Time and again, our customers ask what the difference is between a separation toilet and a composting toilet.
We would like to explain the different modes of operation in more detail here.
It must be said in advance that both systems do exactly what they promise. That is, regardless of whether it is a separation toilet or a composting toilet, both work well and leave satisfied customers.
It is more a question of taste how you ultimately want to handle your separation toilet.
Another important evaluation criterion is travel time and the requirement for disposal intervals. The toilets differ in these aspects. More on this later.
The basic principle
Whether it is a separation toilet, dry toilet, dry separation toilet, composting toilet or crank toilet, they all have the same goal, namely the separation of excreta.
Despite the many different names, the basic principle is the same. Here, the natural separation is continued with the help of various separating inserts, so that urine and faeces are collected in separate containers.
Functionality of the composting toilet / dry toilet
The classic separation toilet/dry toilet with separation consists of the 3 main components: Urine separator, urine container and solids container.
The sole purpose is to separate the excreta and to dry the solids as much as possible.
The composting of the excreta is an elementary component. Drying is achieved by adding a litter material (e.g. humus bricks, sawdust, small animal litter, ...) and/or by using a fan.
With most composting toilets, solids can be collected for about 1-2 weeks. The emptying intervals depend on the size of the solids container, the amount of litter and whether a fan is used or not.
The fan extends the disposal intervals, as condensation is removed and the quantity of litter can be reduced. Urine is collected for 2-4 days.
The solid waste bin is usually lined with a compostable bag, so disposal is child's play. Tie the bag, take it out and throw it in the nearest waste bin.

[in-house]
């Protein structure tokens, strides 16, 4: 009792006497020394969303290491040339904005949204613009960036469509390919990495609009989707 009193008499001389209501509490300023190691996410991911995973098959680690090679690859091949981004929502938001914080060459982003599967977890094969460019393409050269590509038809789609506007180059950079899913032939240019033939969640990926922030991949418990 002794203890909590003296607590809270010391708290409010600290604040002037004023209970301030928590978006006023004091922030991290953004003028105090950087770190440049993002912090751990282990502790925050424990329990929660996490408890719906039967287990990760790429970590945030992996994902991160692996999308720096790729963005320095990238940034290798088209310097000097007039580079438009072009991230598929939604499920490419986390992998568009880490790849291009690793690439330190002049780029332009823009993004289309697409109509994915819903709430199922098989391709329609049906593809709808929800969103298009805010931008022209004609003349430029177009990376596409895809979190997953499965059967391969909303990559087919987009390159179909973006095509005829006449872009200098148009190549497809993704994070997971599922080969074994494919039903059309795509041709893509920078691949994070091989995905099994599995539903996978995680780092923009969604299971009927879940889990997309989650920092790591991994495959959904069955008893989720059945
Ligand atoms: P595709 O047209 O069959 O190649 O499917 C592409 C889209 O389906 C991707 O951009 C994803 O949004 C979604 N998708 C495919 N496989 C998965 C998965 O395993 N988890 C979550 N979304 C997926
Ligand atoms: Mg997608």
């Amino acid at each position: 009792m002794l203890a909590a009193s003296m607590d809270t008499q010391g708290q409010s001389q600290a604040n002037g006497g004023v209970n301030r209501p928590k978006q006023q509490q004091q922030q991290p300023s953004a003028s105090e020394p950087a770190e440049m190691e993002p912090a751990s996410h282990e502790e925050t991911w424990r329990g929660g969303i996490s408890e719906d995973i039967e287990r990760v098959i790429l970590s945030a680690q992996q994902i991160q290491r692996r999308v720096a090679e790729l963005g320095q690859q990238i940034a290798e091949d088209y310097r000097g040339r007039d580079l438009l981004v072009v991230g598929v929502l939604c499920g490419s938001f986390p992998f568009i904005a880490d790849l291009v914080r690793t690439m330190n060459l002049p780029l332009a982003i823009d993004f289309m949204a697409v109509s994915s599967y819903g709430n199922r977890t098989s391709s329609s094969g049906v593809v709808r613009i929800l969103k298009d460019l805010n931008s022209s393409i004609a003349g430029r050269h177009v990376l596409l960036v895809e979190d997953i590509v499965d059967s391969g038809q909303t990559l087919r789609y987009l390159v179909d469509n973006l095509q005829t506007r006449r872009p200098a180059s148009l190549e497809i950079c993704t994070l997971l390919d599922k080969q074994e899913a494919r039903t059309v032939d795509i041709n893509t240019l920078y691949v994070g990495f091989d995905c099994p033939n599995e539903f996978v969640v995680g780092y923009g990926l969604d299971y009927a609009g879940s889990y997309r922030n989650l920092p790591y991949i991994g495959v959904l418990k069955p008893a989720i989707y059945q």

The slightly more sustainable disposal option is composting on a compost heap. Here, your excreta can be used to produce valuable substances (humus) that are returned to the natural cycle.
On the subject of composting excreta, we would like to recommend our detailed article!
How the composting toilet/crank toilet works
One of the composting toilets/crank toilets is the NaturesHead.
The bucket of a crank toilet is first filled with coconut fibres before it is used for the first time. The composting toilet is then ready for use.
Here, unlike with classic composting toilets, the bucket is cranked after each visit to the toilet. The addition of further litter or coconut fibres is not necessary.
The cranking ensures that the faeces are broken up and mixed with the coconut fibres at the same time. The result is a well-mixed and loose mass that can dry well.
The integrated fan transports the remaining moist air outside.
It should be noted that the crank mechanism is already made much more difficult by the simultaneous disposal of the toilet paper after a few days and the disposal interval is dramatically shortened.
Endurance tests of a crank toilet put the disposal interval at about 4-5 days when faeces and toilet paper are mixed.
The mass in the solids container gradually starts composting. Effective microorganisms contained in the excreta provide the initial decomposition and thus the pre-composting.